Worldwide Locations

Worldwide Locations

Women in Traditional China

A group of Beijing women pose in the courtyard of a wealthy Chinese home. (Okinawa Soba/flickr)

A group of Beijing women pose in the courtyard of a wealthy Chinese home. (Okinawa Soba/flickr)

by Patricia Ebrey

In China from very early times, men have been seen as the core of the family. The ancestors to whom a Shang or Zhou dynasty king made sacrifices were his patrilineal ancestors, that is, his ancestors linked exclusively through men (his father’s father, his father’s father’s father, and so on). When women enter the early historical record, it is often because they caused men problems. Some women schemed to advance their own sons when their husband had sons by several women. Women’s loyalties were often in question. In 697 BCE, for instance, the daughter of one of the most powerful ministers in the state of Zheng learned from her husband that the ruler had ordered him to kill her father. After her mother advised her that “All men are potential husbands, but you have only one father,” she told her father of the plot, and he promptly killed her husband. The ruler of Zheng placed the blame on the husband for foolishly confiding in his wife. Taken together, accounts of these sorts present a mixed picture of women and the problems they presented for men in the nobility. The women in their lives were capable of loyalty, courage, and devotion, but also of intrigue, manipulation, and selfishness.

Confucius probably took for granted these sorts of attitudes toward women, common in his society. He greatly esteemed ancestral rites and related family virtues such as filial piety. He hoped that through the practice of ritual everyone, male and female, high and low, old and young, would learn to fulfill the duties of their roles. Women’s roles were primarily kinship roles: daughter, sister, wife, daughter-in-law, mother, and mother-in-law. In all these roles, it was incumbent on women to accord with the wishes and needs of closely-related men: their fathers when young, their husbands when married, their sons when widowed. Confucius’s follower Mencius declared that the worst of unfilial acts was a failure to have descendants (Mencius 4A.26). In later centuries this emphasis on the necessity of sons led many to be disappointed at the birth of a daughter.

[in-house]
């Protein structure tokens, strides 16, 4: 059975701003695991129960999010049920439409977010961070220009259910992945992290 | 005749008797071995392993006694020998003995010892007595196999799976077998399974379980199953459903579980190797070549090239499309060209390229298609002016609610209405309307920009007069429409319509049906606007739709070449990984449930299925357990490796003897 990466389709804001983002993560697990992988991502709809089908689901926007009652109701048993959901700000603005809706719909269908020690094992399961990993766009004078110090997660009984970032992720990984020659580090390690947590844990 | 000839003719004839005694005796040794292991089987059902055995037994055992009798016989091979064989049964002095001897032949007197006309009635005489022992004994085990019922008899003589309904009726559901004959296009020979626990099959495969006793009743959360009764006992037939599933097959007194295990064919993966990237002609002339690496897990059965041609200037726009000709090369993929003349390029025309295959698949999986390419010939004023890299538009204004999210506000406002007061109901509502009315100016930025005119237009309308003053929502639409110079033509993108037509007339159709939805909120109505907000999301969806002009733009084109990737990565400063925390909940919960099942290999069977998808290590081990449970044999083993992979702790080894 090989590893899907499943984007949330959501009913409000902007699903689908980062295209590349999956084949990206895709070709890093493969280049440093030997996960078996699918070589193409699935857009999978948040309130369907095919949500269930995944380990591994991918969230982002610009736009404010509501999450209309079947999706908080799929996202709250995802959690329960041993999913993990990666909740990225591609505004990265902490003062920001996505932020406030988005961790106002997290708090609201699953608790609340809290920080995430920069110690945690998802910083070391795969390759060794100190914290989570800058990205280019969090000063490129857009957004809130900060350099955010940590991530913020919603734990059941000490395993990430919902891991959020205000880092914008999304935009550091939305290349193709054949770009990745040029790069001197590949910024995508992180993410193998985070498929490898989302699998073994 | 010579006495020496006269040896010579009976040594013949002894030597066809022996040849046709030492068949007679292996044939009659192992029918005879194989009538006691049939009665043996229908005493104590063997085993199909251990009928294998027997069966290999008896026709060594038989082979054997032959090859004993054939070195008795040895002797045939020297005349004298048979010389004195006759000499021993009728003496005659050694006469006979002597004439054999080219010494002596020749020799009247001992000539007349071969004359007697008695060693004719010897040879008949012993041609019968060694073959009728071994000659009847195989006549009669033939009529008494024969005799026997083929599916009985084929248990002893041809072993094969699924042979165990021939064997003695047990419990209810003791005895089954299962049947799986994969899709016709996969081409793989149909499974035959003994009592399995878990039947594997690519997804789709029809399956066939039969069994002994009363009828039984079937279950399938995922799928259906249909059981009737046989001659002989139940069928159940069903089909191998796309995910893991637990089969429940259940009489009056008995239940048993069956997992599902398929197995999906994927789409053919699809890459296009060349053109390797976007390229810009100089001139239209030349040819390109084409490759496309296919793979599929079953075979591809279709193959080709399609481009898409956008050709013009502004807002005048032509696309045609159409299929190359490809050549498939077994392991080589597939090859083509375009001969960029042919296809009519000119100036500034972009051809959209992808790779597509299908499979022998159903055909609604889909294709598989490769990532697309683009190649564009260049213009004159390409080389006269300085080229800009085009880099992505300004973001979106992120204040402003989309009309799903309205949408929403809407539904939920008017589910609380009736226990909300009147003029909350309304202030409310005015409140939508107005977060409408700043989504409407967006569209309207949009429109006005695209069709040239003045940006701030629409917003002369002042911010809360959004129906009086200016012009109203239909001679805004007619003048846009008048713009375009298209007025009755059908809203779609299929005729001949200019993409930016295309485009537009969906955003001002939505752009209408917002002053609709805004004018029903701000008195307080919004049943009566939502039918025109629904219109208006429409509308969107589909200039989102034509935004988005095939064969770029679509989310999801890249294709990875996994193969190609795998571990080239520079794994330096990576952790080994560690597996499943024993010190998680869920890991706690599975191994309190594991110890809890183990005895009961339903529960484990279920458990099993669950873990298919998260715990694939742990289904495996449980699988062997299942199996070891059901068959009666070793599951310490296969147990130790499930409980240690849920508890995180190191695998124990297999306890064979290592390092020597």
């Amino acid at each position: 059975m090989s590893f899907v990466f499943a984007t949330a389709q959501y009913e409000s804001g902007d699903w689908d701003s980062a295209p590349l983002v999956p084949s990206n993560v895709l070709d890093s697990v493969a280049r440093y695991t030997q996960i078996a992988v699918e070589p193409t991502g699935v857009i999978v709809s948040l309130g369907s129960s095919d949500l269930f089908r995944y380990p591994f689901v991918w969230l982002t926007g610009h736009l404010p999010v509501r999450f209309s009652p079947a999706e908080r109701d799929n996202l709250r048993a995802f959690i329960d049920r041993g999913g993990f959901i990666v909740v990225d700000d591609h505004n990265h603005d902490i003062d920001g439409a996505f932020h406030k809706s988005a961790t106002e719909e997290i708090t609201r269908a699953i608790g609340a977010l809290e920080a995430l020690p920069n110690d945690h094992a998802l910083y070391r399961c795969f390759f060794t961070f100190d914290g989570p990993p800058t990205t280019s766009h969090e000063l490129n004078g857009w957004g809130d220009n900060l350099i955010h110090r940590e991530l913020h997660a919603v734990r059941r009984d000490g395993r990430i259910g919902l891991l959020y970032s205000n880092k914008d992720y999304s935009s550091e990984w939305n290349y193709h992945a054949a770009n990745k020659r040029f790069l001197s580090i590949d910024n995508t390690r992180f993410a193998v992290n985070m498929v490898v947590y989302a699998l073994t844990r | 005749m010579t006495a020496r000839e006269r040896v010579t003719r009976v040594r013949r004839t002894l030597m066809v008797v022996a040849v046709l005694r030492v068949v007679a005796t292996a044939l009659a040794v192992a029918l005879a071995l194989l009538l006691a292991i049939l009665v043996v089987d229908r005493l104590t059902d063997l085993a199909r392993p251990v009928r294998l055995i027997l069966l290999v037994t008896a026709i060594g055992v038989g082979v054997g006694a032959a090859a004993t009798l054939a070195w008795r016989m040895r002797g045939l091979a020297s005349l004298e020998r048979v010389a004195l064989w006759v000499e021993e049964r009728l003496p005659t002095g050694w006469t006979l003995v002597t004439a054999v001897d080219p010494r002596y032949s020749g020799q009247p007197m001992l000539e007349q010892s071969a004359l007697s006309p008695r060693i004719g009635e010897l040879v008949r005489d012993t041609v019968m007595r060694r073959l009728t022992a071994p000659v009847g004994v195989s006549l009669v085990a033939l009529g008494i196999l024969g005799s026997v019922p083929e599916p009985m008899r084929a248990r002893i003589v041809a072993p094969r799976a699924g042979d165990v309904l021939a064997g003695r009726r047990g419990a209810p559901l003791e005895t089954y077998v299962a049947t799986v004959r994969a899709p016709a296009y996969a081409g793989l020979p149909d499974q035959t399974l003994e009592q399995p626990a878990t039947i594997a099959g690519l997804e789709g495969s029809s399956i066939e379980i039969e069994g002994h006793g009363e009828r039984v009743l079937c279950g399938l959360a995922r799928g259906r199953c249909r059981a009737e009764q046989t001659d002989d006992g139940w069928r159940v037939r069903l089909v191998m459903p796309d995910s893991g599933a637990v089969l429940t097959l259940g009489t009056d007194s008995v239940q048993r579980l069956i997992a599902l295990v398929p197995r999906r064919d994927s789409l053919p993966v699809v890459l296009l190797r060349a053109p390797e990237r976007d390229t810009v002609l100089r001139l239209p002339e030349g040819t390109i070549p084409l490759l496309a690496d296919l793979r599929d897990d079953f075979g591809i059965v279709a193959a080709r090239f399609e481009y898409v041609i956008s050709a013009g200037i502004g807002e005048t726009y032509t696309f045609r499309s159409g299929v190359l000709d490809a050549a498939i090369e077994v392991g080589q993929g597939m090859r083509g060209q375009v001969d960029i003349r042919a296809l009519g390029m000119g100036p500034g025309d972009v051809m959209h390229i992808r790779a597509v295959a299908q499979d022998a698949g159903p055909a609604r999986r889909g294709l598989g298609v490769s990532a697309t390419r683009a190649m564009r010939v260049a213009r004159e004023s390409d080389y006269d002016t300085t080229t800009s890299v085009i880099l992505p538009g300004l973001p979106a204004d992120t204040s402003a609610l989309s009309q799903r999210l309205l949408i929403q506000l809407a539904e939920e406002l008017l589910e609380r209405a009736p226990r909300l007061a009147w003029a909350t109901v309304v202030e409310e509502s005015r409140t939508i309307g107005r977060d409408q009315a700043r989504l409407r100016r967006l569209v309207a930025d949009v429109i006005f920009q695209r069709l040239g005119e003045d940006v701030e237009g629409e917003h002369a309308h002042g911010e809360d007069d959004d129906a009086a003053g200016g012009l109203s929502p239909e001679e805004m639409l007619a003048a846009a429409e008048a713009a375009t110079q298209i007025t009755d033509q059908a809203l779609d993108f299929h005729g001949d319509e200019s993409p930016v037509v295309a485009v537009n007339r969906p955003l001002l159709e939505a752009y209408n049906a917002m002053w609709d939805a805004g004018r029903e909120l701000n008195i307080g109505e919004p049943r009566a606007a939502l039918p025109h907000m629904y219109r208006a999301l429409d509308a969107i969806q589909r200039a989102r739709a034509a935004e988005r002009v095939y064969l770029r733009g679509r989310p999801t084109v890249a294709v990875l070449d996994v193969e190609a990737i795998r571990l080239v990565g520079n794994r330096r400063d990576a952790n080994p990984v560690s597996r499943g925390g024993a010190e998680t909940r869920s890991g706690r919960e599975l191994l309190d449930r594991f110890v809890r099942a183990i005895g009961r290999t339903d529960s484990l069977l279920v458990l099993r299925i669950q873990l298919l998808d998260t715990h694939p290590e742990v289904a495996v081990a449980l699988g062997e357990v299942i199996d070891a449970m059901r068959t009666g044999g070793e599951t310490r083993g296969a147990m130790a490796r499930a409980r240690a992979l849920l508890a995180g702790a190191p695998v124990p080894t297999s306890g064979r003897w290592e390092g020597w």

In the centuries after Confucius, it became common for writers to discuss gender in terms of yin and yang. Women were yin, men were yang. Yin was soft, yielding, receptive, passive, reflective, and tranquil, whereas yang was hard, active, assertive, and dominating. Day and night, winter and summer, birth and death, indeed all natural processes occur though processes of interaction of yin and yang. Conceptualizing the differences between men and women in terms of yin and yang stresses that these differences are part of the natural order of the universe, not part of the social institutions artificially created by human beings. In yin yang theory the two forces complement each other but not in strictly equal ways. The natural relationship between yin and yang is the reason that men lead and women follow. If yin unnaturally gains the upper hand, order at both the cosmic and social level are endangered.

Maintaining a physical separation between the worlds of men and the worlds of women was viewed as an important first step toward assuring that yin would not dominate yang. The Confucian classic the Book of Rites stressed the value of segregation even within the home; houses should be divided into an inner and an outer section, with the women staying in the inner part. One poem in the Book of Poetry concluded: “Women should not take part in public affairs; they should devote themselves to tending silkworms and weaving.” A similar sentiment was expressed in the Book of Documents in proverbial form: “When the hen announces the dawn, it signals the demise of the family.”

During Han times (202 BCE – 220 CE), both the administrative structure of the centralized state and the success of Confucianism helped shape the Chinese family system and women’s place in it. Han laws supported the authority of family heads over the other members of their families. The family head was generally the senior male, but if a man died before his sons were grown, his widow would serve as family head until they were of age. The law codes of the imperial period enforced monogamy and provided a variety of punishments for bigamy and for promoting a concubine to the status of wife. Men could divorce their wives on any of seven grounds, which included barrenness, jealousy, and talkativeness, but could do so only if there was a family for her to return to. There were no grounds on which a woman could divorce her husband, but divorce by mutual agreement was possible.

Much was written in Han times on the virtues women should cultivate. The Biographies of Exemplary Women told the stories of women from China’s past who had given their husbands good advice, sacrificed themselves when forced to choose between their fathers and husbands, or performed other heroic deeds. It also contained cautionary tales about scheming, jealous, and manipulative women who brought destruction to all around them. Another very influential book was written by Ban Zhao, a well-educated woman from a prominent family. Her Admonitions for Women urged girls to master the seven virtues appropriate to women: humility, resignation, subservience, self-abasement, obedience, cleanliness, and industry.